Russian police early on June 27 said they received multiple bomb threats in the World Cup host city of Rostov-on-Don, prompting the evacuation of bars and restaurants across the city, but no explosives were found.
"On June 26, police received a series of phone calls about explosives planted at locations in Rostov-on-Don," local police said in a statement.
"Police forces made all the necessary checks and no dangerous objects were found," the statement said. "Currently, all the venues are operating normally."
A policeman at the Topos Congress-Hotel in Rostov-on-Don, which was evacuated in the wee hours of the morning on June 27, said 16 venues had been evacuated across the city.
On the other side of the city, a manager at the Luciano Italian restaurant said staff had been told to evacuate the building for around two hours after receiving a bomb threat in an anonymous phone call.
As Russia's ties with the West have soured, Moscow's leaders have wanted the World Cup games, which are watched by millions of people around the world, to project an image of stability and strength.
Authorities also adopted tight security in an effort to ensure the safety of the thousands of foreign fans attending the events.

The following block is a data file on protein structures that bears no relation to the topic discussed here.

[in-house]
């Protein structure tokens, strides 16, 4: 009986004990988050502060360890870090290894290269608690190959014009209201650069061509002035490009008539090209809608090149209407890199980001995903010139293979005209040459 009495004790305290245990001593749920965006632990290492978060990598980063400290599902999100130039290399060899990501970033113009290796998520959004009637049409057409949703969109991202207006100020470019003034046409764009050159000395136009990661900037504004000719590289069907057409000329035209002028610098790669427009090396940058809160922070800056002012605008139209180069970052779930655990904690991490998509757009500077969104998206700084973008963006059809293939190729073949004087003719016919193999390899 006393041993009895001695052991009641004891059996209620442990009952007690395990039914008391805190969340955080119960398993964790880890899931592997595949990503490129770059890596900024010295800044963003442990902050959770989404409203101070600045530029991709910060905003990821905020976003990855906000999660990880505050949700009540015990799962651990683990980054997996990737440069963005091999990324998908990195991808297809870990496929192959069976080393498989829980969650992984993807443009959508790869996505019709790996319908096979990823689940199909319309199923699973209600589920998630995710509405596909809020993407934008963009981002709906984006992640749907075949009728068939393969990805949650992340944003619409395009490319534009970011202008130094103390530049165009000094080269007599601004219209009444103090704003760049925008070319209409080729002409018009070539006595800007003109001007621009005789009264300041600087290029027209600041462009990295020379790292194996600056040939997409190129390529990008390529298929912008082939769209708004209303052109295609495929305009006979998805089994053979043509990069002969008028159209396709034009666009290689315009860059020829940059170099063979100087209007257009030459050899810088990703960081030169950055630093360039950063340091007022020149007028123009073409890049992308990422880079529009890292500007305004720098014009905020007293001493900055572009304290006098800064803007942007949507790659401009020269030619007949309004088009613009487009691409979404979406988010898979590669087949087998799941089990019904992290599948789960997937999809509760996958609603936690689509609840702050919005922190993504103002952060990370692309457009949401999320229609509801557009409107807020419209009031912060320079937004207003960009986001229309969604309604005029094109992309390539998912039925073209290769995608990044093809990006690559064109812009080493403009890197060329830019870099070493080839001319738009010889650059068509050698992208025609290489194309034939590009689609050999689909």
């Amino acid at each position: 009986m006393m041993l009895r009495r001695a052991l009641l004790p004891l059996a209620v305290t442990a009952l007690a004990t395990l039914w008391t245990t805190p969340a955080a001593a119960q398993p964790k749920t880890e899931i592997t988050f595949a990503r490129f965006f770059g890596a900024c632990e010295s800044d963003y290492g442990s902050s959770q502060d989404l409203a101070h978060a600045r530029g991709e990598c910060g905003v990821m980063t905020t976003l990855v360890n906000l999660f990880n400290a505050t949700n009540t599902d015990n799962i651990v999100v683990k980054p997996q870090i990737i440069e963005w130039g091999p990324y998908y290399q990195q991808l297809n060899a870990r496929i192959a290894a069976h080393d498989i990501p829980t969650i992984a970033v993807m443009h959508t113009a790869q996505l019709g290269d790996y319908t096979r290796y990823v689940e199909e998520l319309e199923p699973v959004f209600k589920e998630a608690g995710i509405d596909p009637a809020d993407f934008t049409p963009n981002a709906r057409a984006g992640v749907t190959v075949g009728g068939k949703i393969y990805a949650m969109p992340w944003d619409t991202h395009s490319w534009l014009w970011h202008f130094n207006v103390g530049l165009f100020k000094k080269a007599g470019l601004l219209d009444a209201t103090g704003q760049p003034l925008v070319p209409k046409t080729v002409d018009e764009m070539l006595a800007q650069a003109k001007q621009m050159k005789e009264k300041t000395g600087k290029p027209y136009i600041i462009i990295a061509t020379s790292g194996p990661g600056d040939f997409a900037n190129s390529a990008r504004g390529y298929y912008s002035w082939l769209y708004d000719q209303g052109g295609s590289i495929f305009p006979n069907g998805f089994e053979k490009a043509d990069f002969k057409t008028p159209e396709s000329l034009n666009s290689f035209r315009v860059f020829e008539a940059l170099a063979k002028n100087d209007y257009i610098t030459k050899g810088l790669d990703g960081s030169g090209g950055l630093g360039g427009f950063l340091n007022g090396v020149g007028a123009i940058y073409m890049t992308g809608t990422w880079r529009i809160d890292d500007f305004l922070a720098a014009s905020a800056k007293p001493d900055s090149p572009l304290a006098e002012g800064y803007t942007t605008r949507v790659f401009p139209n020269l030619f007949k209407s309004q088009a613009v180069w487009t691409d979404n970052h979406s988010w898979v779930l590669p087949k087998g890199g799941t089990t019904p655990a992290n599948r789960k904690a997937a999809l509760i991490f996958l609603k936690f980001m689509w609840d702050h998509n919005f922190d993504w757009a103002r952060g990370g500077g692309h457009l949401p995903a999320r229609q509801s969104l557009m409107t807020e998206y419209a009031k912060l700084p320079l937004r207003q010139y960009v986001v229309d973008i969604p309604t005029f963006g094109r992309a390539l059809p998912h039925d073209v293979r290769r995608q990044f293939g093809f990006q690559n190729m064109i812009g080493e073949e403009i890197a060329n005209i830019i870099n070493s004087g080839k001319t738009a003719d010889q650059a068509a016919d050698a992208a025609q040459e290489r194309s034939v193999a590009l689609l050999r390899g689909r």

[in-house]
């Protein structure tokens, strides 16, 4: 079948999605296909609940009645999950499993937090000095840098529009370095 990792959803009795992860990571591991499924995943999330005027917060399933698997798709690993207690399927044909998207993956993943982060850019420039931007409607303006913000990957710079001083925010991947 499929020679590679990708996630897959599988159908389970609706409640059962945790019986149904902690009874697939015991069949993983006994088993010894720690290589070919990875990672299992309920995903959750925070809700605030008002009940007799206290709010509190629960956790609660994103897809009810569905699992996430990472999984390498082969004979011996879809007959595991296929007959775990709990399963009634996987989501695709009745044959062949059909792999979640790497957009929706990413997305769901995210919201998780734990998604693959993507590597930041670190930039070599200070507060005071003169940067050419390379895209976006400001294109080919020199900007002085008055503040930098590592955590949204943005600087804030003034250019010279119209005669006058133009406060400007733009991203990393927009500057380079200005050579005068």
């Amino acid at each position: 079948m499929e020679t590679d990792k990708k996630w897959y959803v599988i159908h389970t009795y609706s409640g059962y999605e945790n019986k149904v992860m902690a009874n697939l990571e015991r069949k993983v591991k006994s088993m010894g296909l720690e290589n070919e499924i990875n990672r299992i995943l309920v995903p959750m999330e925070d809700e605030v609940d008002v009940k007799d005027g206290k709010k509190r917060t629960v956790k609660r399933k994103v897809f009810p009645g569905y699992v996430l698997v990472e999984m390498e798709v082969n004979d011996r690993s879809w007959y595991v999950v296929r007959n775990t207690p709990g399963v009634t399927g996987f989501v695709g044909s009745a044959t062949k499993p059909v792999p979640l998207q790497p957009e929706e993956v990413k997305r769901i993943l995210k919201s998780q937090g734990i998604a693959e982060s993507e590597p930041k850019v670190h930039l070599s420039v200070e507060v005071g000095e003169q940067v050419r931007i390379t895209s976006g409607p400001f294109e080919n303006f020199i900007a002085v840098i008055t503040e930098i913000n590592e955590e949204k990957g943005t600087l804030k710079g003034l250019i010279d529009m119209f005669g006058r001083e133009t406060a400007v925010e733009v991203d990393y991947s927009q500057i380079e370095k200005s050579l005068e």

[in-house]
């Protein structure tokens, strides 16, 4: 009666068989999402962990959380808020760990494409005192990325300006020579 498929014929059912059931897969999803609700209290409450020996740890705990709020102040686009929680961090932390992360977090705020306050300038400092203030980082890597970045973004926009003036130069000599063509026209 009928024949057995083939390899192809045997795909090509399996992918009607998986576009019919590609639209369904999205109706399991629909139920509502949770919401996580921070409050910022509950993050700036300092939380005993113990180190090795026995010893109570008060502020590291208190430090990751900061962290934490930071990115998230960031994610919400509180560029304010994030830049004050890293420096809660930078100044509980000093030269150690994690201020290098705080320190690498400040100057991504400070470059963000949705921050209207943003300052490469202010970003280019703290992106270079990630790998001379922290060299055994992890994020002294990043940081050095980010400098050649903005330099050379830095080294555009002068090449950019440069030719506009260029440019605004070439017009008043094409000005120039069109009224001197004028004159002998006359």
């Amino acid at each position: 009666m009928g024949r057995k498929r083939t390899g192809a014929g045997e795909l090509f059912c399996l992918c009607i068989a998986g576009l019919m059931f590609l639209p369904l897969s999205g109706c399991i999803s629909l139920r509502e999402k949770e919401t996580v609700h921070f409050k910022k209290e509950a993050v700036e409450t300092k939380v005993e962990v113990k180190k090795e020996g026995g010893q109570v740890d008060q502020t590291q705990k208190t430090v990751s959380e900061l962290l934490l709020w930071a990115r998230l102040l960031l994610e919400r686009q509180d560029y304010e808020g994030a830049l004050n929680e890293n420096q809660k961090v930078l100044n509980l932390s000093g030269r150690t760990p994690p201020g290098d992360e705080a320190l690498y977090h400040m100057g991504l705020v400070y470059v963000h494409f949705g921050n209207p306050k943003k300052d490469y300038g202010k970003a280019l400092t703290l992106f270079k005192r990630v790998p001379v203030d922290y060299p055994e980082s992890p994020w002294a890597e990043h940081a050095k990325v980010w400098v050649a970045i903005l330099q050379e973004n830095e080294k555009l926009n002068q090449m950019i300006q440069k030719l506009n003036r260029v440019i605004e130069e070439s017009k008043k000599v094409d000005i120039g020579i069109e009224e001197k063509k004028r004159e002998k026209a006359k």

But Rostov-on-Don's location within 60 kilometers of the eastern Ukraine conflict zone between government forces and Russia-backed separatists, where more than 10,300 people have been killed since 2014, had caused security concerns ahead of the tournament.
So far, the city has hosted four World Cup matches. The next scheduled match there is on July 2.
Police provided no information about who might have been behind the bomb threats, which they said proved to be false.
Witnesses said police at the Topos Congress-Hotel treated the bomb threat seriously, evacuating some 200 hotel visitors and sending in bomb-sniffing dogs.
Security services were seen questioning people on the street outside the hotel, next to emergency vehicles and a crowd of around 60 evacuated guests.
Russia experienced a wave of hoax bomb threats last summer, causing disruptions at businesses and public buildings in towns and cities across the country.
The Russian Federal Security Service said in October it had identified four Russian citizens behind the hoax campaign, who were living abroad and using Internet phone services to call in the threats anonymously.